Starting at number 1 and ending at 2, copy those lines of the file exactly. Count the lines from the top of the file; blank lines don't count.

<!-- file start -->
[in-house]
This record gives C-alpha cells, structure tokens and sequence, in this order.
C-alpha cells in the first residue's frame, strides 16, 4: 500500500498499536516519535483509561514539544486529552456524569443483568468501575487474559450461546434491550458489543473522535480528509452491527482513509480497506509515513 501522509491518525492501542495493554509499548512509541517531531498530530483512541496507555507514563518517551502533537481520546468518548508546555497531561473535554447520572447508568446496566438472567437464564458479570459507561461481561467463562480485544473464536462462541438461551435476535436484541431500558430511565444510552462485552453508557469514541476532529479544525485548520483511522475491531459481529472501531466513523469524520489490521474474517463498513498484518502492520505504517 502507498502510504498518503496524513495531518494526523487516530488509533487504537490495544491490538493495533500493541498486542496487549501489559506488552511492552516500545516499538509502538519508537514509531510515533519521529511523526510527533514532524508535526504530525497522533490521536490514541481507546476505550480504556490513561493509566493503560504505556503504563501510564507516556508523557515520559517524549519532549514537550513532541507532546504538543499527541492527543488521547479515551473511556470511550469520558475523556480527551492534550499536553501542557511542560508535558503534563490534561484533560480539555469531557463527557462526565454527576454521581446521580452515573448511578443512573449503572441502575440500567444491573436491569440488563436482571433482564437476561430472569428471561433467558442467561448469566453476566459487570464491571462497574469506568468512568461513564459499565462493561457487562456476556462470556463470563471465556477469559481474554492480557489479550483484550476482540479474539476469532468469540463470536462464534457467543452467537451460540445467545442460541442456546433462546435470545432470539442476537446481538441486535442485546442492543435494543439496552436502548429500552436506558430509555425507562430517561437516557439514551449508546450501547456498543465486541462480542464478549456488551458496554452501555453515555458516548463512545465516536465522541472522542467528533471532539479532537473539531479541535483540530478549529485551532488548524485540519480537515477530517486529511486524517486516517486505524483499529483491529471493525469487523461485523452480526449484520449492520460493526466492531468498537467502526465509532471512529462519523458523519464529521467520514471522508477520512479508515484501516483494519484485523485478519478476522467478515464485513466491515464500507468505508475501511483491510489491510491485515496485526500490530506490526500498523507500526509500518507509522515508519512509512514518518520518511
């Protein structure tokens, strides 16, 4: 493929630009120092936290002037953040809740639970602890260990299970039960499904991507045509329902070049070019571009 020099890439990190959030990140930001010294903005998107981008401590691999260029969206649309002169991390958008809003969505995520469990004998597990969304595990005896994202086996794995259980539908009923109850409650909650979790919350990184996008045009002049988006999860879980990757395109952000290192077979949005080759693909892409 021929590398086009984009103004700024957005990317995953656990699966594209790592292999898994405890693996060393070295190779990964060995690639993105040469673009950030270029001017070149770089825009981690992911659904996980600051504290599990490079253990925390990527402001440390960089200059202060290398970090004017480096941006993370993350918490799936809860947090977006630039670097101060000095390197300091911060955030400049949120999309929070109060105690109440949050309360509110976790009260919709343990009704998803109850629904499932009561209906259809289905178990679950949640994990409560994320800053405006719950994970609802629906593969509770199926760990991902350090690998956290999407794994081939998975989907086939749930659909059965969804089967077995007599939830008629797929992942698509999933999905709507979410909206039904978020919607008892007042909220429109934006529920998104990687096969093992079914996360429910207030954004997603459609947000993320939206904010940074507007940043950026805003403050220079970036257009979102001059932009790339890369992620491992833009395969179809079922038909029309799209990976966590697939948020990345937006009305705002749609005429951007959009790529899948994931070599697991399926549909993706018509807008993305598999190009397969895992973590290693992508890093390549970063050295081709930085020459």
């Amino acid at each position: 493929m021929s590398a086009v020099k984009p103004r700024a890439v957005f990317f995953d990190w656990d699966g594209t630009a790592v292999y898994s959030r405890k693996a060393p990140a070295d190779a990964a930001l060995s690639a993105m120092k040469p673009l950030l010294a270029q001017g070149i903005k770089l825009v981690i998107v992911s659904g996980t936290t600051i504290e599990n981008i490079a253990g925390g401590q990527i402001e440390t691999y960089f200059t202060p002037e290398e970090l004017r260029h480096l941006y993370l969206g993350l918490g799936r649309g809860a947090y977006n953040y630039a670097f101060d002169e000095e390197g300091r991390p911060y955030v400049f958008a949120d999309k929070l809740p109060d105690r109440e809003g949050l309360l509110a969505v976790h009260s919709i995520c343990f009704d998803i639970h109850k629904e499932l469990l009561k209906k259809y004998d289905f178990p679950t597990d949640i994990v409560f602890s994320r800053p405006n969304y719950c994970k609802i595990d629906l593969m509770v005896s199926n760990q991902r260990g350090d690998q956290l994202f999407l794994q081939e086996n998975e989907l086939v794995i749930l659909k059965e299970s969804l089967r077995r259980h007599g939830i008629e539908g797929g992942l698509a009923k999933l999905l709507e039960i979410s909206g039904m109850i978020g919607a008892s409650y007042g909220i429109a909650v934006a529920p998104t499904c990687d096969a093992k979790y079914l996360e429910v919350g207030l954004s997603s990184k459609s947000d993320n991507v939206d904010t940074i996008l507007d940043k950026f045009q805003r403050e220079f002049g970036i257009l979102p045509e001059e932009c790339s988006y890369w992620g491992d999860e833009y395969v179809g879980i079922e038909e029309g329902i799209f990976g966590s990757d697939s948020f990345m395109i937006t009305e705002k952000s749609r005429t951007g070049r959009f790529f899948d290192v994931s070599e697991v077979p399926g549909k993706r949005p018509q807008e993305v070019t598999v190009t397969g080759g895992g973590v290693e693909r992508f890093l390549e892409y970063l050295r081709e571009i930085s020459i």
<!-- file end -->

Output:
[in-house]
This record gives C-alpha cells, structure tokens and sequence, in this order.